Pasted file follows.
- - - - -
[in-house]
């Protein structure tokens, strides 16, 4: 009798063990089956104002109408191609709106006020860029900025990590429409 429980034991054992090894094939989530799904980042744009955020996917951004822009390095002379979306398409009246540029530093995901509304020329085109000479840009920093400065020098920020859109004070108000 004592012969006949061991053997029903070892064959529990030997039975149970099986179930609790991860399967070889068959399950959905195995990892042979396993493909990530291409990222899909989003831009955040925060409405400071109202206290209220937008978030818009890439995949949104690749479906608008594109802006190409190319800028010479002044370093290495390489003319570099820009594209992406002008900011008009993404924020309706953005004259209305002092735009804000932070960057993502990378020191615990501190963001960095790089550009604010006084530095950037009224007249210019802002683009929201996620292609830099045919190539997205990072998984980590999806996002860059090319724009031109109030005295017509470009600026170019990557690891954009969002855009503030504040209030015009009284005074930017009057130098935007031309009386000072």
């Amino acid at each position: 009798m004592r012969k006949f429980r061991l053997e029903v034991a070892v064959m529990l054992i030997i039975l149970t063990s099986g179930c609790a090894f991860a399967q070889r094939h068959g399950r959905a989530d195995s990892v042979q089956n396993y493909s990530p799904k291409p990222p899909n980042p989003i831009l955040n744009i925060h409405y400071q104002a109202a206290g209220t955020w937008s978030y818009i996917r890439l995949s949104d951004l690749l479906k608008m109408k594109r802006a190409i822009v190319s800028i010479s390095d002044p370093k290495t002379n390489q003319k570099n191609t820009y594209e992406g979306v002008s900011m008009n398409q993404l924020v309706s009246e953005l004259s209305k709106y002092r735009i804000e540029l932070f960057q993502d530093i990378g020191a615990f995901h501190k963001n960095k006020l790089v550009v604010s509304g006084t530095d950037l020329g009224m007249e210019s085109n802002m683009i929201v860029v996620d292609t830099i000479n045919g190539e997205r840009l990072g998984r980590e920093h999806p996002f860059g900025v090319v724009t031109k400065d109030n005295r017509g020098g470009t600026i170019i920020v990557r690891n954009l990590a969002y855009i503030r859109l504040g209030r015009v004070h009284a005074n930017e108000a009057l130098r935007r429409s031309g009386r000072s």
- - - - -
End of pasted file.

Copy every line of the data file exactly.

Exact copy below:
[in-house]
């Protein structure tokens, strides 16, 4: 009798063990089956104002109408191609709106006020860029900025990590429409 429980034991054992090894094939989530799904980042744009955020996917951004822009390095002379979306398409009246540029530093995901509304020329085109000479840009920093400065020098920020859109004070108000 004592012969006949061991053997029903070892064959529990030997039975149970099986179930609790991860399967070889068959399950959905195995990892042979396993493909990530291409990222899909989003831009955040925060409405400071109202206290209220937008978030818009890439995949949104690749479906608008594109802006190409190319800028010479002044370093290495390489003319570099820009594209992406002008900011008009993404924020309706953005004259209305002092735009804000932070960057993502990378020191615990501190963001960095790089550009604010006084530095950037009224007249210019802002683009929201996620292609830099045919190539997205990072998984980590999806996002860059090319724009031109109030005295017509470009600026170019990557690891954009969002855009503030504040209030015009009284005074930017009057130098935007031309009386000072």
């Amino acid at each position: 009798m004592r012969k006949f429980r061991l053997e029903v034991a070892v064959m529990l054992i030997i039975l149970t063990s099986g179930c609790a090894f991860a399967q070889r094939h068959g399950r959905a989530d195995s990892v042979q089956n396993y493909s990530p799904k291409p990222p899909n980042p989003i831009l955040n744009i925060h409405y400071q104002a109202a206290g209220t955020w937008s978030y818009i996917r890439l995949s949104d951004l690749l479906k608008m109408k594109r802006a190409i822009v190319s800028i010479s390095d002044p370093k290495t002379n390489q003319k570099n191609t820009y594209e992406g979306v002008s900011m008009n398409q993404l924020v309706s009246e953005l004259s209305k709106y002092r735009i804000e540029l932070f960057q993502d530093i990378g020191a615990f995901h501190k963001n960095k006020l790089v550009v604010s509304g006084t530095d950037l020329g009224m007249e210019s085109n802002m683009i929201v860029v996620d292609t830099i000479n045919g190539e997205r840009l990072g998984r980590e920093h999806p996002f860059g900025v090319v724009t031109k400065d109030n005295r017509g020098g470009t600026i170019i920020v990557r690891n954009l990590a969002y855009i503030r859109l504040g209030r015009v004070h009284a005074n930017e108000a009057l130098r935007r429409s031309g009386r000072s």